THE GATES OF HEAVEN
The Sumerians bequeathed to humanity a long list of "firsts" without
which ensuing and modern civilizations would have been impossible.
To those that were already mentioned, another "first" that has
endured almost without a break has been Kingship. As all others,
this "first" too was granted to the Sumerians by the Anunnaki. In
the words of the
Sumerian King Lists, "after the Flood had swept
over the Earth, when Kingship was lowered from Heaven, Kingship was
It was, perhaps, because of this - because "Kingship was
lowered from Heaven" - that kings have deemed it a right to be taken
aloft, to ascend unto the Gates of Heaven. Therein lie records of
attained, attempted, or simulated Divine Encounters filled with
soaring aspirations and dramatic failures. In most, dreams play a
The Mesopotamian texts relate that, faced with the reality of a
devastated planet, Enlil accepted the fact of Mankind’s survival and
bestowed his blessings upon the remnants. Realizing that henceforth
the Anunnaki themselves could not continue their stay and
functioning on Earth without human help, Enlil joined Enki in
providing Mankind with the advancements that we call the progress
from Paleolithic (Old Stone Age) to Mesolithic and Neolithic (Middle
and New Stone Ages) to the sudden Sumerian civilization - in each
instance at 3,600-year intervals - that marked the introduction of
animal and plant domestications and the switchover from stone to
clay and pottery to copper tools and utensils, then to a
As the Mesopotamian texts make clear, the institution of
Kingship as an aspect of such high-level civilizations with their
hierarchies was created by
the Anunnaki to form a partition between
themselves and the surging masses of humanity. Before the Deluge Enlil complained that "the noise of Mankind has become too intense"
for him, that "by their uproar I am deprived of sleep."
Now the Gods
retreated to sacred precincts, the step-pyramids (ziggurats) at
whose center were called the "E" (literally: House, abode) of the
God; and a chosen individual who was permitted to approach close
enough to hear the deity’s words, then conveyed the divine message
to the people. Lest Enlil become unhappy again with humanity, the
choice of a king was his prerogative; and in Sumerian what we call
"Kingship" was called "Enlilship."
We read in the texts that the
decision to create Kingship came only after great turmoil and
warfare among the Anunnaki themselves - conflicts that we have termed
Pyramid Wars in our book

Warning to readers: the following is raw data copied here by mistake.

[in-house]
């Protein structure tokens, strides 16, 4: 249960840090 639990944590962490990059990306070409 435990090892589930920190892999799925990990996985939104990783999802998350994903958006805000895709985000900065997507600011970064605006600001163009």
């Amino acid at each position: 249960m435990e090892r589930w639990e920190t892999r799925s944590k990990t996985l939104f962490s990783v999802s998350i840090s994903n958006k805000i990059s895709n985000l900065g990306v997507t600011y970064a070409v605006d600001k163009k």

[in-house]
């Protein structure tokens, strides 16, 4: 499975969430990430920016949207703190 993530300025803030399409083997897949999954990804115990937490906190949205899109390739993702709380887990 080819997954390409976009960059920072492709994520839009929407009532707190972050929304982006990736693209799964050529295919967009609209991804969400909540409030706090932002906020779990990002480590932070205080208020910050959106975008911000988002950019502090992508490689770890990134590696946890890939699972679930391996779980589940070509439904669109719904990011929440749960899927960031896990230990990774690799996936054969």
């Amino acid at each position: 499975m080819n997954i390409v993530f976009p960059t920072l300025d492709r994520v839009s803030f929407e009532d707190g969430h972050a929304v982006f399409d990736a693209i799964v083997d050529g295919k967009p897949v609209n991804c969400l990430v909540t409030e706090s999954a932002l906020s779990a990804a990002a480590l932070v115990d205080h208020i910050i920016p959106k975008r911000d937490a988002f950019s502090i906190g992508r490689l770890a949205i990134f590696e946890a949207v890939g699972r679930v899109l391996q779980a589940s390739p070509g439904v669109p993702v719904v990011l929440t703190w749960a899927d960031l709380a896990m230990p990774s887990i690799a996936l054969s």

The Wars of Gods and Men. These bitter
conflicts were halted by a peace treaty that divided the ancient
settled world into four regions. Three were allocated to Mankind,
recognizable as the locations of the three great ancient
The Fourth Region, a neutral
zone, was TILMUN ("Land of the Missiles") - the Sinai peninsula - where
the post-Diluvial Spaceport was located. And so it was that,
The great Anunnaki who decree the fates
sat exchanging their counsels regarding the Earth.
The four regions they created,
establishing their boundaries.
At that time, as the lands were being divided among the Enlilites
and the Enki’ites,
A king was not yet established
over all the teeming peoples;
At that time the headband and crown
The scepter inlaid with lapis lazuli
was not yet brandished;
The throne-dais had not yet been built.
Scepter and crown, royal
headband and staff
still lay in heaven before Anu.
When finally, after the decisions regarding the four regions and the
granting of civilizations and Kingship to Mankind were reached, "the
scepter of Kingship was brought down from Heaven," Enlil assigned to
the Goddess Ishtar (his granddaughter) the task of finding a
suitable candidate for the first throne in the City of Men - Kish, in
The Bible recalls Enlil’s change of heart and blessing of the
remnants by stating that "Elohim blessed Noah and his sons and said
unto them: Be fruitful and multiply and replenish the Earth." The
Bible then, in what is called the Table of Nations (Genesis chapter
10), proceeds to list the tribal nations that have descended of the
three sons of Noah - Shem, Ham, and Japhet - the three major groupings
that we still recognize as the Semitic peoples of the Near East, the
Hamitic peoples of Africa, and the Indo-Europeans of Anatolia and
the Caucasus who had spread to Europe and India. Plunked into the
list of sons and sons of sons and grandsons is an unexpected
statement regarding the origins of Kingship and the name of the
first king - Nimrod:
And Kush begot Nimrod,
he who was the first Mighty Man
upon the Earth.
He was a mighty hunter before Yahweh,
wherefore the saying, "A Mighty Hunter
like Nimrod before Yahweh.
And the beginning of his kingdom:
Babel and Erech and Akkad,
all in the Land of Shine‘ar.
Out of that land there emanated Ashur,
where Nineveh was built,
a city of wide streets;
and Khalah, and Ressen - the great
city which is between Nineveh and Khalah.
This is an accurate, though concise, history of Kingship
and kingdoms in Mesopotamia. It compresses the data in the Sumerian
King Lists wherein Kingship, having begun in Kish (that the Bible
calls Kush), indeed shifted to Uruk (Erech in the Bible) and after
some meandering to Akkad, and in time to Babylon (Babel) and
They all emanated from Sumer, the biblical Shine’ar. The
Sumerian "first" in Kingship is further evidenced by the biblical
use of the term "Mighty Man" to describe the first king, for this is